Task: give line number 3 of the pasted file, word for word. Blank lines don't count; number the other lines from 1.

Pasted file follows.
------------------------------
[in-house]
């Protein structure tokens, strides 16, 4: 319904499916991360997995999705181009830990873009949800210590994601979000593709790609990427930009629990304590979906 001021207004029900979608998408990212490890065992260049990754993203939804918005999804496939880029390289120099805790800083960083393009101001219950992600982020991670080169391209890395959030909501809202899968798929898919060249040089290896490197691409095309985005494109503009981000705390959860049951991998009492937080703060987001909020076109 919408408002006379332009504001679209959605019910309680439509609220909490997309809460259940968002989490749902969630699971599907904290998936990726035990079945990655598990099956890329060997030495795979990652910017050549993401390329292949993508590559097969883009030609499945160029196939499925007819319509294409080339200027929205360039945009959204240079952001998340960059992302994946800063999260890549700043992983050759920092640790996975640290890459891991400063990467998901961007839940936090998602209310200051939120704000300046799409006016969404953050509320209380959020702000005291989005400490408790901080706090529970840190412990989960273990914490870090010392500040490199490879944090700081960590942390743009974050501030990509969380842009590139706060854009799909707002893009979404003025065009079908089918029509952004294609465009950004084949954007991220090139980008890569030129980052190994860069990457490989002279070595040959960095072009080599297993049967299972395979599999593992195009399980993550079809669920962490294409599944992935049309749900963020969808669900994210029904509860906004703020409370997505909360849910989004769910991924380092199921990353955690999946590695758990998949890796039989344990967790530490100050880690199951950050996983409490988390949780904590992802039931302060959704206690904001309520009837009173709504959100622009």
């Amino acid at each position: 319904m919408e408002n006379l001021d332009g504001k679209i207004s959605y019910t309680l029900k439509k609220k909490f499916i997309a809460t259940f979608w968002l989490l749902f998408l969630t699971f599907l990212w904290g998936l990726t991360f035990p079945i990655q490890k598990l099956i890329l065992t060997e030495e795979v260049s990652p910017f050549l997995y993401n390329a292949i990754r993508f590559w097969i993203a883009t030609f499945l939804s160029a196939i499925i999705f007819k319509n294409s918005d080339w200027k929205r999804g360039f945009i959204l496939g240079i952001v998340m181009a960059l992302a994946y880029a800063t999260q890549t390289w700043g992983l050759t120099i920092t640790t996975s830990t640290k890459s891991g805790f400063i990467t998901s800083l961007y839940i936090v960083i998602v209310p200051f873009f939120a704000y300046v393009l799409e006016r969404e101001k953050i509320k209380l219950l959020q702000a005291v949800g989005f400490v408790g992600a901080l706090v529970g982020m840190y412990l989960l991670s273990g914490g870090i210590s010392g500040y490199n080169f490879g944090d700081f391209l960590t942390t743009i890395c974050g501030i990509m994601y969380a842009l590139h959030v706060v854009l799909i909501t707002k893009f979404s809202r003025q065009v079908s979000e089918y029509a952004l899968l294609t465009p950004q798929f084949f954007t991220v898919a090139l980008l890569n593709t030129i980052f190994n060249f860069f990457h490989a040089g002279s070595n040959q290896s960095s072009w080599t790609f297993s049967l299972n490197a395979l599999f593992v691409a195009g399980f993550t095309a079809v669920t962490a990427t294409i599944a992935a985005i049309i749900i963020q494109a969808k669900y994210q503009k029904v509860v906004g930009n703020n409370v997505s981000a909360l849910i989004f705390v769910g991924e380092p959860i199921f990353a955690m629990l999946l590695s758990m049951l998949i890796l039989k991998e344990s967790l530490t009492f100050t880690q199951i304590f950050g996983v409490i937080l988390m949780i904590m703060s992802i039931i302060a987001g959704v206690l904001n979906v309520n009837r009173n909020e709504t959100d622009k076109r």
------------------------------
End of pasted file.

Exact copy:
């Amino acid at each position: 319904m919408e408002n006379l001021d332009g504001k679209i207004s959605y019910t309680l029900k439509k609220k909490f499916i997309a809460t259940f979608w968002l989490l749902f998408l969630t699971f599907l990212w904290g998936l990726t991360f035990p079945i990655q490890k598990l099956i890329l065992t060997e030495e795979v260049s990652p910017f050549l997995y993401n390329a292949i990754r993508f590559w097969i993203a883009t030609f499945l939804s160029a196939i499925i999705f007819k319509n294409s918005d080339w200027k929205r999804g360039f945009i959204l496939g240079i952001v998340m181009a960059l992302a994946y880029a800063t999260q890549t390289w700043g992983l050759t120099i920092t640790t996975s830990t640290k890459s891991g805790f400063i990467t998901s800083l961007y839940i936090v960083i998602v209310p200051f873009f939120a704000y300046v393009l799409e006016r969404e101001k953050i509320k209380l219950l959020q702000a005291v949800g989005f400490v408790g992600a901080l706090v529970g982020m840190y412990l989960l991670s273990g914490g870090i210590s010392g500040y490199n080169f490879g944090d700081f391209l960590t942390t743009i890395c974050g501030i990509m994601y969380a842009l590139h959030v706060v854009l799909i909501t707002k893009f979404s809202r003025q065009v079908s979000e089918y029509a952004l899968l294609t465009p950004q798929f084949f954007t991220v898919a090139l980008l890569n593709t030129i980052f190994n060249f860069f990457h490989a040089g002279s070595n040959q290896s960095s072009w080599t790609f297993s049967l299972n490197a395979l599999f593992v691409a195009g399980f993550t095309a079809v669920t962490a990427t294409i599944a992935a985005i049309i749900i963020q494109a969808k669900y994210q503009k029904v509860v906004g930009n703020n409370v997505s981000a909360l849910i989004f705390v769910g991924e380092p959860i199921f990353a955690m629990l999946l590695s758990m049951l998949i890796l039989k991998e344990s967790l530490t009492f100050t880690q199951i304590f950050g996983v409490i937080l988390m949780i904590m703060s992802i039931i302060a987001g959704v206690l904001n979906v309520n009837r009173n909020e709504t959100d622009k076109r």